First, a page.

One City Triumph
When I ran my first marathon in Philly in November 2017, I swore it would be my last. Considering the little amount of training I did for that race, I performed well with a time of 4:33:25. I finished as decently as I could, took a two-hour nap, and then went to the bar to throw back some shots in light of my accomplishment. Days after that, I got really sick with flu-like symptoms. It felt like a marathon was too much on my body (alcohol didn’t help), both physically and mentally. I couldn’t understand why people enjoyed it; I basically ran it to just check off a box on my list of life experiences.
A lot has changed since then. Last summer, I signed up for a fall marathon – the Hamilton Road2Hope Marathon in Ontario, Canada. I had originally signed up with reluctancy, but overall, just had FOMO because a lot of Striders were running the Richmond Marathon. Regardless of my reasons, I was determined and eager to prove to myself that I could do this marathon better, and I did. I finished with a time of 3:47:33 – about 45 minutes faster than my first marathon. I was so proud of myself, and a fire was lit under me. I realized the Boston Marathon qualifying time for a female in my age range was 3 hours and 30 minutes. I was less than 20 minutes away. I felt like if I didn’t try to qualify for Boston, I would be doing myself a disservice.
On Black Friday (three weeks after the Hamilton Marathon), I registered for the Newport News One City Marathon. The race was on March 1, and by the time I organized a plan, I only had about 12 weeks of training. I was ready to make this race a steppingstone in my journey to Boston qualify; therefore, my goal was to hit a time under 3:40:00.
The day of the race, I was nervous, but I was confident in my training; I hit well below my target pace for nearly every training run. With that in mind, perhaps I got a little cocky. I needed to hit an average pace of about 8:21 to run a 3:39:00 marathon; I thought I could maybe push that a bit. The horn went off, and I crossed the start line. The time for my first mile flashed on my watch – 8:10. That was a bit fast, and the second mile was just as quick. I needed to pull back a bit, which I did. I started hitting right in between 8:10s and 8:20s per mile. I was finally in a rhythm.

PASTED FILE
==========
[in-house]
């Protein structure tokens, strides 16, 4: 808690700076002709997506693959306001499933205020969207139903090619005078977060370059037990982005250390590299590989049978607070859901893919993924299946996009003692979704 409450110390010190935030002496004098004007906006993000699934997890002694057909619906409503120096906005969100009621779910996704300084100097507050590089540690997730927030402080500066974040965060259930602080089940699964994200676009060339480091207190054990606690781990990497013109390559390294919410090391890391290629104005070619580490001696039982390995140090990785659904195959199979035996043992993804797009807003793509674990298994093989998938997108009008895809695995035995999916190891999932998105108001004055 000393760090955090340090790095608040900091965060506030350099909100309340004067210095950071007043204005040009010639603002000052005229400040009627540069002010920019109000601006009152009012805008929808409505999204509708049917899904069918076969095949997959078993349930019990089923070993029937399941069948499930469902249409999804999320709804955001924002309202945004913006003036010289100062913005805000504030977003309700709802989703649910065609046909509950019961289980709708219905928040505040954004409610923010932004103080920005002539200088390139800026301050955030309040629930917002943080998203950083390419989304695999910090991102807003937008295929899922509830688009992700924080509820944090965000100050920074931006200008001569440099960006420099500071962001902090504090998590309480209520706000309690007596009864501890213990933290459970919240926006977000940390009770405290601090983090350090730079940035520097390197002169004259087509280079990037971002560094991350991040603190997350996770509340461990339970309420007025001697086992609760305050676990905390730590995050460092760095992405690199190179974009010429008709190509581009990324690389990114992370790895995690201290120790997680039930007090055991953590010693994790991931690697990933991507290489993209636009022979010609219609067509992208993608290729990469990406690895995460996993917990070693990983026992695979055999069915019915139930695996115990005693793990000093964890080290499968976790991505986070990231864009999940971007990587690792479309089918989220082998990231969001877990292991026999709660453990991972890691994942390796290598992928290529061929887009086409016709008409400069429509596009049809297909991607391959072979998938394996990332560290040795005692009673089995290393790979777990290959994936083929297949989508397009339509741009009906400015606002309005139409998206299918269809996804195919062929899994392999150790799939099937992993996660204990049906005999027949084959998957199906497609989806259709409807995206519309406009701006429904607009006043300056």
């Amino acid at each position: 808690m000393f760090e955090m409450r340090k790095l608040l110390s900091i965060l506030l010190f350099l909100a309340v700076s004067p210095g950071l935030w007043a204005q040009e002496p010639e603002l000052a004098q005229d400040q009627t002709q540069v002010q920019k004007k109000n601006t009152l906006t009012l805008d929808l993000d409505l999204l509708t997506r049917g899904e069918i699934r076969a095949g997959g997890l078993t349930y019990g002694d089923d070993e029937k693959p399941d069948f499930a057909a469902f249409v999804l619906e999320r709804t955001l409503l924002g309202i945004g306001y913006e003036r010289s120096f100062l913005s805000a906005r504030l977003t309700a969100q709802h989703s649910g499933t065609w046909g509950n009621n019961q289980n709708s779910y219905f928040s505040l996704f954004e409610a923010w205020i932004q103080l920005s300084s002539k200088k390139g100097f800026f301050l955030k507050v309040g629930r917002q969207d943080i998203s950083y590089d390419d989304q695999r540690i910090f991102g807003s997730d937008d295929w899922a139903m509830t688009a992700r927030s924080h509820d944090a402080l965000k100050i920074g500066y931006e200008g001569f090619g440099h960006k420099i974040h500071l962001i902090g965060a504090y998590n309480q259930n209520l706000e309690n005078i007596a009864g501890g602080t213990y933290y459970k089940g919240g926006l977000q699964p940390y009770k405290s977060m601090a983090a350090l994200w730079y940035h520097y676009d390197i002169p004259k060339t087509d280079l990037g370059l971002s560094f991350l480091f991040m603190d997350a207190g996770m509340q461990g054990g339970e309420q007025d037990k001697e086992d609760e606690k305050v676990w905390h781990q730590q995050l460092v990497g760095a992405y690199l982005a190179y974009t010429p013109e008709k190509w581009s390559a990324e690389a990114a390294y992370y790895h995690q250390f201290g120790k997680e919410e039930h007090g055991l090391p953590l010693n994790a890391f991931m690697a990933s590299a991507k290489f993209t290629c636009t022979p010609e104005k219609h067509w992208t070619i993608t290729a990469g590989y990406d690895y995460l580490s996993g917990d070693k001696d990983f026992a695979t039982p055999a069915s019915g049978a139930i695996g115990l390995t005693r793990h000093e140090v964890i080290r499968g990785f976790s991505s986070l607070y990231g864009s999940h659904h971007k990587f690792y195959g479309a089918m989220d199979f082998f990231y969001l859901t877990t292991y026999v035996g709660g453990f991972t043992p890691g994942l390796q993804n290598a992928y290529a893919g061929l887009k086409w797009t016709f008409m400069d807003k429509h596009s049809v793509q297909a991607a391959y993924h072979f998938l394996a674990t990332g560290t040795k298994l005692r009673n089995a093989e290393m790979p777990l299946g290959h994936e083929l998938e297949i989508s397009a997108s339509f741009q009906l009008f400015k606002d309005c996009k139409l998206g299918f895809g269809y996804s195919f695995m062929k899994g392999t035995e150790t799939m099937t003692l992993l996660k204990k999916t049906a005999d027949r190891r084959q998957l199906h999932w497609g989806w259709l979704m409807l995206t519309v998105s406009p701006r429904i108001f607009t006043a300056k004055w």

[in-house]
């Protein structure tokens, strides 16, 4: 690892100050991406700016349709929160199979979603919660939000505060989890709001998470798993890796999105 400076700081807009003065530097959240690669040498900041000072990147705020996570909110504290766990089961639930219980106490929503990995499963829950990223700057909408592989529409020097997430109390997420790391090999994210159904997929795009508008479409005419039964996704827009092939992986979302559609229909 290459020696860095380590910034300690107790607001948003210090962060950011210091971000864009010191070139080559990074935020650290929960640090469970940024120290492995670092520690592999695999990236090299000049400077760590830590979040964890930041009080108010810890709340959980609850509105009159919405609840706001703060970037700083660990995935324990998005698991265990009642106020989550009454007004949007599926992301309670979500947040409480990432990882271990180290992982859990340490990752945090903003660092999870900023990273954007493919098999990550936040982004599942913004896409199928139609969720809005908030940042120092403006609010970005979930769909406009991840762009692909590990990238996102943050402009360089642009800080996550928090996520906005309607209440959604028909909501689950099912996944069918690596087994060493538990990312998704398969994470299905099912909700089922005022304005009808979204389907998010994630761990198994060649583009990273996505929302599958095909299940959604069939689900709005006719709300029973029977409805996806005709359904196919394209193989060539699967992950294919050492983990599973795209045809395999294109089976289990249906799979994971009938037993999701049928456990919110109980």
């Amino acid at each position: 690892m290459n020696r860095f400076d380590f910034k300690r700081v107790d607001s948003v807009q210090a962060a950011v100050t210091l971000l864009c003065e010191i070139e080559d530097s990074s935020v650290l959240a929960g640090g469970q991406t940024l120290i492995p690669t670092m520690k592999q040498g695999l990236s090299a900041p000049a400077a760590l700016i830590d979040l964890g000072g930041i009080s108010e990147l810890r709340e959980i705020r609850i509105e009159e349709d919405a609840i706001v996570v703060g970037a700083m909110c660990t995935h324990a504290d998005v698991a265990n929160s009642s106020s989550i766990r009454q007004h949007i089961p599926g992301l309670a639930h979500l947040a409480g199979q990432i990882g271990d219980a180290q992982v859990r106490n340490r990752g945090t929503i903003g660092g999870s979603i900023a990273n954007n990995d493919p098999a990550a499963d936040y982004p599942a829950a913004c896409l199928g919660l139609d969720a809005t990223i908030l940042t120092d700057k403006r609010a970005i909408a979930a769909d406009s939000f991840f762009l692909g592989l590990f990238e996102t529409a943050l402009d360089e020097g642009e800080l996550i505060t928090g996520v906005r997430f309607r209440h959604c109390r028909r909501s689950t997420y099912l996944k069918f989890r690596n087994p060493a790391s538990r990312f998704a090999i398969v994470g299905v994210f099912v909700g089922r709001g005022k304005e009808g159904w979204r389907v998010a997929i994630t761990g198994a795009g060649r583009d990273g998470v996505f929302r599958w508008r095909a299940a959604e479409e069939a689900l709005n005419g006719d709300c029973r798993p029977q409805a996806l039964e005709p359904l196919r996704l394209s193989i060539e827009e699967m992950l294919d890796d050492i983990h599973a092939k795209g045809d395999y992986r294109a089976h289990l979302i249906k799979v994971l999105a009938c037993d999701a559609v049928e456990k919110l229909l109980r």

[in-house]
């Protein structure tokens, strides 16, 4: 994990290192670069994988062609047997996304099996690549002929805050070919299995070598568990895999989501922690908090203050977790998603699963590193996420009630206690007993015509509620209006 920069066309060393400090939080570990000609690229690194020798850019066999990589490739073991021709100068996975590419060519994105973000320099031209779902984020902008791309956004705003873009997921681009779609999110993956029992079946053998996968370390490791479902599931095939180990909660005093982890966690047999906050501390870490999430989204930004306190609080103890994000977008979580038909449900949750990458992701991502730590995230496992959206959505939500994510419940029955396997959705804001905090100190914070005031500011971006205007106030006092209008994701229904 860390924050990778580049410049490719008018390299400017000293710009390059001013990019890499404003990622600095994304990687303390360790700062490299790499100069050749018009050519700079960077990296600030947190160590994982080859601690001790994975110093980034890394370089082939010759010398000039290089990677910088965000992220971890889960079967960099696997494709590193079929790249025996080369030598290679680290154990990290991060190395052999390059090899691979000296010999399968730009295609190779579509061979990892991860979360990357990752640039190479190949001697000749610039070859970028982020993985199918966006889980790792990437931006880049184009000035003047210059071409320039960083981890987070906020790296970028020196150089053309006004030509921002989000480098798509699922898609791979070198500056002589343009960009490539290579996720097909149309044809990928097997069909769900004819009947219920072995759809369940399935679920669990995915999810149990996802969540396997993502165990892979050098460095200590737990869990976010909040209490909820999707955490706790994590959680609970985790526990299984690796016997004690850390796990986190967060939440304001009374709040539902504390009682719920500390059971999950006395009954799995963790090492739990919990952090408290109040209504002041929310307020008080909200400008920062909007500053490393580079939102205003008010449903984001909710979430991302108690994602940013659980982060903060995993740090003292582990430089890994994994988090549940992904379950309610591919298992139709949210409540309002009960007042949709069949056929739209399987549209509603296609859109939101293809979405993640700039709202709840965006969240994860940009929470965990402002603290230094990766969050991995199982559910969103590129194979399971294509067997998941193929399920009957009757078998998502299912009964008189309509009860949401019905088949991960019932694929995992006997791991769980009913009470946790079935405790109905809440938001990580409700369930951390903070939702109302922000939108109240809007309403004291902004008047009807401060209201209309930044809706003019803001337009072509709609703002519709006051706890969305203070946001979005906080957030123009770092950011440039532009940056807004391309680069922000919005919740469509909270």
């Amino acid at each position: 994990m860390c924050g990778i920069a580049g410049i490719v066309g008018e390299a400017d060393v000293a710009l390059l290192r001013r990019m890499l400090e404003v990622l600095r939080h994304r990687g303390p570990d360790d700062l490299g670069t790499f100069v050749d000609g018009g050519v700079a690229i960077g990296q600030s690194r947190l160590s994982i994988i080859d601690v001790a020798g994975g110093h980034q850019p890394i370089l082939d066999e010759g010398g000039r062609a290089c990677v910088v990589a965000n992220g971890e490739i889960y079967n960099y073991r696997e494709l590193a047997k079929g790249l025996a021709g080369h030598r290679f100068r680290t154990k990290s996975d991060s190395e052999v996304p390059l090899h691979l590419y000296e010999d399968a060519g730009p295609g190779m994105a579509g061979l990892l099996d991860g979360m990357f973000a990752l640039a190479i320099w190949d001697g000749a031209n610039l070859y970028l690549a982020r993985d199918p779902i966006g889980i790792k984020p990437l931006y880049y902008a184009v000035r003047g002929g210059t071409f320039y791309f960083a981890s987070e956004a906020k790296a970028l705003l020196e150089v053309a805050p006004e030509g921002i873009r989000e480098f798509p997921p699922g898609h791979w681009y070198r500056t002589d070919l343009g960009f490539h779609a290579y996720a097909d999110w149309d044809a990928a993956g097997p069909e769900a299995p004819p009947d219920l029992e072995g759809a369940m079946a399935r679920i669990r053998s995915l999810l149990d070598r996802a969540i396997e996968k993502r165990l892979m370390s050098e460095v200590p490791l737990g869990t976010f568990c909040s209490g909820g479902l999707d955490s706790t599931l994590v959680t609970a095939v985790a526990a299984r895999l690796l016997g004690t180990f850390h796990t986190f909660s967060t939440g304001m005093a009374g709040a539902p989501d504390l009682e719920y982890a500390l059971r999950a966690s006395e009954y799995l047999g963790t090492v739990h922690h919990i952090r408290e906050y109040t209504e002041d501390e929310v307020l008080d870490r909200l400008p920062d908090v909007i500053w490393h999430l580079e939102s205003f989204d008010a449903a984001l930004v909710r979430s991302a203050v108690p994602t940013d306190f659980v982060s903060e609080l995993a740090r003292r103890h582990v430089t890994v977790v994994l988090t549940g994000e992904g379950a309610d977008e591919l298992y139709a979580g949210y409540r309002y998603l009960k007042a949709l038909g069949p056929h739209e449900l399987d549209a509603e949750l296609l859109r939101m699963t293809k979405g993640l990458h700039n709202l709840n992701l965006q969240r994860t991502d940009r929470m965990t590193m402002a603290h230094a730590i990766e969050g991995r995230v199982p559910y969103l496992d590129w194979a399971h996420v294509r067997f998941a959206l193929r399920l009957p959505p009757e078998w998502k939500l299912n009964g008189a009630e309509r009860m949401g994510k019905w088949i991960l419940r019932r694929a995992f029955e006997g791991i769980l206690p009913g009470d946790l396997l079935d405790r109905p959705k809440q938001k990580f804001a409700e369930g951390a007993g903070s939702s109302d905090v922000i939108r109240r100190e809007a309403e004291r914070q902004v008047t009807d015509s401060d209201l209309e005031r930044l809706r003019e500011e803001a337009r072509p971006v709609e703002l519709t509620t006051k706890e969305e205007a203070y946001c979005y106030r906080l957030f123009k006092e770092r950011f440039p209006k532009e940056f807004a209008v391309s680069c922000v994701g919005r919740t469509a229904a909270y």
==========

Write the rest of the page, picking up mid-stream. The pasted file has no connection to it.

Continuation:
Everything was consistent until I hit about mile 18. I was hungry. I had Huma gels with me, which I had been consuming well enough, but on this mile, I needed two. By mile 20, I was feeling a little better. The gels helped, but I didn’t know how long I could maintain my pace. It felt like I was running out of steam as each mile passed – the course became more and more baron with no crowd support on the sides. By mile 22, I was completely alone, and the pain of this marathon was really getting to my head. I started slowing down.
A middle-aged man (obviously in impeccable shape) was running up behind me and then eventually caught up to me. I was dying, and this man essentially saved me. We started to match pace, step for step.
I slowed down at mile 24 for a water stop which he ran through, but I was quick to catch up to him again. He chuckled a bit at my successful move to catch him – but I needed him. There was no one else out there on the long strip of highway we were running.
By mile 25, we had finally strayed away from each other – as in, he passed me. I was in pain. I was mad at myself for getting cocky on those earlier miles. I should have known better, but I was so confident I could do it – until now.
I ran a 9-minute mile that last mile; much slower than my 8:21 goal pace. I looked at my watch with just a stretch of pavement left – I was just past 3 hours and 39 minutes. It took every ounce of determination in my body to push through the pain and “sprint” (as much as I could) to the finish line, hoping for a sub 3:40:00 finish. My official end time was 3:40:25.
You would think that I might be disappointed by this. As mentioned, I wanted to be under 3:40:00, favorably 3:39:00. But I was THRILLED. I just ran a 3:40 marathon! That was 7 minutes faster than my last one; some seconds weren’t going to destroy my pride. I trained, and that training still showed through my performance despite a brutal finish.
I found the man that saved me in those last few miles and thanked him for running with me. We shared thoughts on how dreadful the last stretch was, as it was slightly uphill. I ate everything in sight – a bagel, a hot dog – and then went back to my Airbnb to take a nap. And no, I did not celebrate with shots this time. Instead, I drove the 2.5 hours back home, still excited from my new PR.
The weeks after, instead of continuing to relish my 3:40:25 finish, I’m thinking about the next marathon I can do before the fall. I’m determined to Boston qualify then. I will strive to train hard this summer – that sub 3:30:00 finish isn’t going to come easy, but it will arrive with practice and confidence (perhaps not cockiness – there’s a fine line).
Written by Valerie Blaemire, strider and board member
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